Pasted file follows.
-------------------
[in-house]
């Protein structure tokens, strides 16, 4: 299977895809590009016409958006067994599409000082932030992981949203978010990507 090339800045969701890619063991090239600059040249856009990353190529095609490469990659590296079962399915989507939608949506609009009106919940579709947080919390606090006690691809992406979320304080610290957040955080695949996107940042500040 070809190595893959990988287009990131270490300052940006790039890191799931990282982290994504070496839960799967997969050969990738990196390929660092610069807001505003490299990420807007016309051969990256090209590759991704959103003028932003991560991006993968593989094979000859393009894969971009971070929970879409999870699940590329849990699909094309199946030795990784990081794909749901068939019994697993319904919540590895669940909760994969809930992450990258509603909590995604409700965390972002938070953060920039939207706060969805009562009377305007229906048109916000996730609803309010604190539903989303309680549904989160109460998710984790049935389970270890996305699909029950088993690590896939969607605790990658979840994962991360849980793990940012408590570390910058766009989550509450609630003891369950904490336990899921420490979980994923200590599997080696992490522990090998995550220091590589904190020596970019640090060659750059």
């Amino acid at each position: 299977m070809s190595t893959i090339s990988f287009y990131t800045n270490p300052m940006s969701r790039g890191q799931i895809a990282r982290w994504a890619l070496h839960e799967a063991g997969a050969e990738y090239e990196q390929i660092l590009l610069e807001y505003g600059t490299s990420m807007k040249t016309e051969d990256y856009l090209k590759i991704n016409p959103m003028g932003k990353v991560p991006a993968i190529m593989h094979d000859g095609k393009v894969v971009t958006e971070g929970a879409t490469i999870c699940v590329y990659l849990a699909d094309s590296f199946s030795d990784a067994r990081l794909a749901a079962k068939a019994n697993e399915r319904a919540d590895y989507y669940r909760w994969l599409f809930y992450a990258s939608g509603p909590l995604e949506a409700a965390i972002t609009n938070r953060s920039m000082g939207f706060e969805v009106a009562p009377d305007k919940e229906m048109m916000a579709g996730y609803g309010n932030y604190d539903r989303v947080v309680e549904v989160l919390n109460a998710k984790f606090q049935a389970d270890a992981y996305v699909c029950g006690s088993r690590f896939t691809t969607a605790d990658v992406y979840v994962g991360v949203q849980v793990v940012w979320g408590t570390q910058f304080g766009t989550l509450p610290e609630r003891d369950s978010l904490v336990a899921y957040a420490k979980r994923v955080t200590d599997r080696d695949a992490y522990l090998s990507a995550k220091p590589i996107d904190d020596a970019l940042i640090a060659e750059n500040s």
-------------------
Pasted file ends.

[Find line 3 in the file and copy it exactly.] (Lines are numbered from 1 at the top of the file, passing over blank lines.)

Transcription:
């Amino acid at each position: 299977m070809s190595t893959i090339s990988f287009y990131t800045n270490p300052m940006s969701r790039g890191q799931i895809a990282r982290w994504a890619l070496h839960e799967a063991g997969a050969e990738y090239e990196q390929i660092l590009l610069e807001y505003g600059t490299s990420m807007k040249t016309e051969d990256y856009l090209k590759i991704n016409p959103m003028g932003k990353v991560p991006a993968i190529m593989h094979d000859g095609k393009v894969v971009t958006e971070g929970a879409t490469i999870c699940v590329y990659l849990a699909d094309s590296f199946s030795d990784a067994r990081l794909a749901a079962k068939a019994n697993e399915r319904a919540d590895y989507y669940r909760w994969l599409f809930y992450a990258s939608g509603p909590l995604e949506a409700a965390i972002t609009n938070r953060s920039m000082g939207f706060e969805v009106a009562p009377d305007k919940e229906m048109m916000a579709g996730y609803g309010n932030y604190d539903r989303v947080v309680e549904v989160l919390n109460a998710k984790f606090q049935a389970d270890a992981y996305v699909c029950g006690s088993r690590f896939t691809t969607a605790d990658v992406y979840v994962g991360v949203q849980v793990v940012w979320g408590t570390q910058f304080g766009t989550l509450p610290e609630r003891d369950s978010l904490v336990a899921y957040a420490k979980r994923v955080t200590d599997r080696d695949a992490y522990l090998s990507a995550k220091p590589i996107d904190d020596a970019l940042i640090a060659e750059n500040s």